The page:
I believe the American economy can do some crucial things to put itself on a much more robust path toward growth. First, though, we all have to get a clear picture of what's kept the recovery so frail since 2008 -- factors in place long before the near-collapse of the financial system. The economy has shown modest signs of recovery for quite a while, but most people share my skepticism about the possibility for robust, long-term improvement given the course we're on. A good friend, Alan Schwartz, now executive chairman of Guggenheim Partners, held a panel discussion recently about our economy at the Milken Institute, with representatives from both left and right. It's a probing and perceptive talk, in a friendly, collegial tone, and it gets to the heart of a number of things. He was joined by author Edward Conard, Robert Doer, American Enterprise Institute, author Christya Freeland, and Jared Bernstein of the Milken Institute.
Two observations during the discussion summed up the paralysis we're experiencing right now:
1. "There has been a massive increase in the supply of labor."
2. "We are overflowing with risk-averse capital."
In a nutshell that's a clear articulation of the idleness at the heart of our economic stasis: an excess supply of idle labor and capital. We need to connect them. We need to find ways to distribute wealth through employment and new ventures, and yet, with an enormous pool of capital squirreled away, our engine is running but the car's going nowhere. We don't seem to have the will to risk readily available cash by investing it in job creation.
The panel agreed on a number of things no one disputes: The income inequality gap has been rising for the past couple decades. The ascendancy of technology and global competition has created a domestic labor surplus as people are replaced by machines and jobs are shipped offshore. Immigration and the entry of women into the workforce have added to the too-large labor pool. The boom in the financial sector has enriched those with capital, while wages have stagnated for everyone else. "There has been a massive increase in the supply of labor, independent of what's going on at the highest end," Conard said. Opportunities have dried up for young people at the lower end of the income scale and their education has suffered because their parents can't afford to pay for goods that can turbo-charge their educational experience--goods that wealthier families easily afford.
Conard maintained our economy has continued to grow, helping everyone from top to bottom--growing more strongly than Europe and Japan, because of our innovative skills. From the liberal side, Bernstein said, "I don't accept that the trend of income concentration (at the top) is redounding to the benefit of the low-income people. GDP is slower. Productivity growth is slower. Job growth is slower. Unemployment is notably higher (that in any other era.)"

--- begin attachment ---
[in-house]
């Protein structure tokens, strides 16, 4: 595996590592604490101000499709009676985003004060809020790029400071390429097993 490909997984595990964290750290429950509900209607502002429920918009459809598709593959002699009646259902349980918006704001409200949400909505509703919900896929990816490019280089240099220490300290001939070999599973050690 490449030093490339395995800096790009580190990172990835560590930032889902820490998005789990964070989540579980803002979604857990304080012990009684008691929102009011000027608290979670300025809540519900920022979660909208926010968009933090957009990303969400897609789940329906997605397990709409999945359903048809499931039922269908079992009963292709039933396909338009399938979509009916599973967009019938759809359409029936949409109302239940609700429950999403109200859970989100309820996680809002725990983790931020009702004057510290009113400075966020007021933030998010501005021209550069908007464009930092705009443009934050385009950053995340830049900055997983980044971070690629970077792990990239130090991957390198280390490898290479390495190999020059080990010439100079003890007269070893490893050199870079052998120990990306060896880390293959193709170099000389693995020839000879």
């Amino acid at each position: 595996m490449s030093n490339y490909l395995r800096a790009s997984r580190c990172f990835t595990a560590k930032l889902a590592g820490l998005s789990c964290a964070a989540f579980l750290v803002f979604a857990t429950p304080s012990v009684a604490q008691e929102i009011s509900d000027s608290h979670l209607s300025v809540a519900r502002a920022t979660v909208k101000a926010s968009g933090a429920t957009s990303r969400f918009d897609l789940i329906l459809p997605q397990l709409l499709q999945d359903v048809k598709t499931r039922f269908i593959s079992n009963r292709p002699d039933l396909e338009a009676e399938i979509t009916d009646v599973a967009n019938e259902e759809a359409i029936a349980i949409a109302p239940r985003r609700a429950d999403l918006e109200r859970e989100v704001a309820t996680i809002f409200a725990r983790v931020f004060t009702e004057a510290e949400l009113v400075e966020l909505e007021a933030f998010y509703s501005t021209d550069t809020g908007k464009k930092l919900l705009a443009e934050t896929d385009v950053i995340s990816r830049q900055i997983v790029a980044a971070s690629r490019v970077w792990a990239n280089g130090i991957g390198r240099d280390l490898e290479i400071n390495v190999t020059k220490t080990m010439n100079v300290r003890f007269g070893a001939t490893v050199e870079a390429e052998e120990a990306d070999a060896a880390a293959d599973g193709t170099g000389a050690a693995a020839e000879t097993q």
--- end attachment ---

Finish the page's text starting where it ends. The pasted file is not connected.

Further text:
The panel had some very tentative suggestions on how to move forward.
While incomplete, their advice was spot on: we need to focus on innovation. "It's the one thing that's kept the growth rate up," Conard said. "The talented one percent is able to say to investors, I'm taking bigger share of the gains because without me you get no gains."
Second: we need better mobility up the income scale. As Bernstein said, "The antidote to higher inequality is higher mobility. If the floors of an apartment building are farther apart, you need a faster elevator." Freeland, the liberal Canadian, sounded conservative when she agreed: Do everything you can to improve mobility and opportunity. As the gap is bigger it has to get easier and easier to get from the bottom to the top: you need more and more meritocracy." And the liberal Bernstein, as well, said: "Our tax system could be more progressive, but I think the key is... ideas that generate a lot more employment opportunity in the bottom 70 percent, better job quality, higher minimum wagers, lower trade deficits."
Innovation, education, opportunity: these three common themes came from both sides of the economic/political divide in this discussion and the focus was on all that capital sitting on the sidelines. Left for future discussion was how to ignite that sort of growth by luring investment in wages and jobs. As Conard put it: "We are overflowing with risk-averse capital. The only use we could find for it was to give it to subprime homeowners. The corn is sitting in the silos. It isn't trade, it's trade deficits, and that's where we can relieve a lot of pressure on the middle class and nobody talks about it, left or right."
In future posts, I'll have more specific thoughts on how the private sector can help lead us out of our economic crisis. It's really up to those with the money to recognize that they have to lead the way with steps that will spur growth and profits down the road for the benefit of the many, not just the few. What's required is courage, commitment and patience. The results aren't going to be immediate, that's really the challenge, given our engrained focus on quarterly results, yet the time to get started was yesterday. There is a huge risk of waiting too long. History is full of nightmarish resolutions to the sort of income gap we're struggling with now.
Peter Georgescu is the author of The Constant Choice.